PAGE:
The House overwhelmingly approved a resolution Thursday to label the deadly persecution of a Muslim minority group in Myanmar by the country’s military a “genocide,” in sharp contrast to President Trump’s public silence on the matter.
The bill, approved by a vote of 394 to 1, also calls on Myanmar’s government leaders, including state counselor Aung San Suu Kyi, to pardon two Reuters journalists who have been jailed for over a year for their coverage of the violence, which resulted in more than 700,000 Rohingya Muslims fleeing the country last year. Though estimates vary, one independent report this year said more than 43,000 Rohingya parents are missing and presumed to have been killed.
This week, Time magazine included the two reporters, Wa Lone and Kyaw Soe Oo, on the cover of its “Person of the Year” issue, which paid tribute to journalists across the globe who were killed or imprisoned for their work.
The House resolution said the violence against the Rohingya Muslims in Rakhine state last year met the U.N. definition of genocide and called on Secretary of State Mike Pompeo to make his own determination “based on available evidence.” The United Nations issued its report in August saying military leaders in Myanmar, also known as Burma, must face criminal prosecution on charges of genocide.
The resolution also called on Trump to impose additional economic sanctions on members of Myanmar’s military and security forces responsible for human rights abuses, specifically naming the military commander, Min Aung Hlaing.
In all, 211 House Republicans and 183 Democrats voted in support of the measure. Rep. Andy Biggs (R-Ariz.) was the only one who voted against it.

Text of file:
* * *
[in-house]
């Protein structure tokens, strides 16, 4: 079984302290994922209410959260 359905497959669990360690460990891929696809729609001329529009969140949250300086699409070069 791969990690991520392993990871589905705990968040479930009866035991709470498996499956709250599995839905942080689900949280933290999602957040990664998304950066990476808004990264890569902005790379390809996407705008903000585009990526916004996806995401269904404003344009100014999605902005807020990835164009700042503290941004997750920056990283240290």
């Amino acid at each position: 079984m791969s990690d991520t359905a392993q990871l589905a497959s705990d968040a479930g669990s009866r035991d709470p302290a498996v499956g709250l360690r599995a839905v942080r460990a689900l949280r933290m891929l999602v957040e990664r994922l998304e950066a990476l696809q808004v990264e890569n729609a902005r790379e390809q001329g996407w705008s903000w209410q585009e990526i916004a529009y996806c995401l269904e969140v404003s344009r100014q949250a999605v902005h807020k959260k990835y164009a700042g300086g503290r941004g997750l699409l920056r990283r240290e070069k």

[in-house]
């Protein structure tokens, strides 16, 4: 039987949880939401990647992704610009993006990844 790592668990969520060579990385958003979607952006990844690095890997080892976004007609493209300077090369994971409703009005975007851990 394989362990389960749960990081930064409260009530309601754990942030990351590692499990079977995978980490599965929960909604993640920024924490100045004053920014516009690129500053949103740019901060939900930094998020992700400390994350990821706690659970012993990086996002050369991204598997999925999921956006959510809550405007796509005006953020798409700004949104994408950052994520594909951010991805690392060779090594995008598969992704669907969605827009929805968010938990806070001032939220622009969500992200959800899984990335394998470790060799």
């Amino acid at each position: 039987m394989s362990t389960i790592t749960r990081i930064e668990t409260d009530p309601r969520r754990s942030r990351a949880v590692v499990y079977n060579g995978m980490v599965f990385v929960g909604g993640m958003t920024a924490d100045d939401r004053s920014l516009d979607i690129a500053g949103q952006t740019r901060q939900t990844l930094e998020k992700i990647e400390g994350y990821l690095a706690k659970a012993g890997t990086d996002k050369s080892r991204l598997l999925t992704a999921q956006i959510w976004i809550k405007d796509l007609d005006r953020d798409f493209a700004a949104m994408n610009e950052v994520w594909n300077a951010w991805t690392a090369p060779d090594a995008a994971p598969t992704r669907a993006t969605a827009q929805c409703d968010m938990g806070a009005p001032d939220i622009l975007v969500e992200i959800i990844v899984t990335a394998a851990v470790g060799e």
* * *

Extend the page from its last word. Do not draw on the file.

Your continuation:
“There’s a moral obligation obviously here for Americans, for all of us — regardless of political party, regardless of ideology — to stand up and say, ‘Enough. No genocide on our watch. This has to end now,’” Rep. Edward R. Royce (R-Calif.), chairman of the House Foreign Affairs Committee, said in an interview on Voice of America this week.
The Trump administration has denounced the violence against the Rohingya, with Pompeo in August decrying the “abhorrent ethnic cleansing.”
“The U.S. will continue to hold those responsible accountable,” Pompeo wrote on Twitter.
Other administration officials also have spoken out, including U.N. Ambassador Nikki Haley and Vice President Pence. In a brief meeting with Suu Kyi on the sidelines of a regional summit in Singapore last month, Pence called the jailing of the journalists “deeply troubling” and said the violence against the Rohingya was “without excuse.”
But Trump has not spoken publicly about the matter. Myanmar officials, including Suu Kyi, a Nobel Peace Prize winner, have employed Trump’s language in denouncing news coverage of the slaughter of the Rohingya as “fake news.”
The White House did not immediately respond to a request for comment.
Congress had lifted some economic sanctions on Myanmar in 2016, after measures aimed at ending five decades of brutal rule by a military junta led to Suu Kyi’s National League for Democracy winning power.
The Obama administration had offered considerable political support to the reform effort, with President Barack Obama making trips to the country in 2012 and 2014.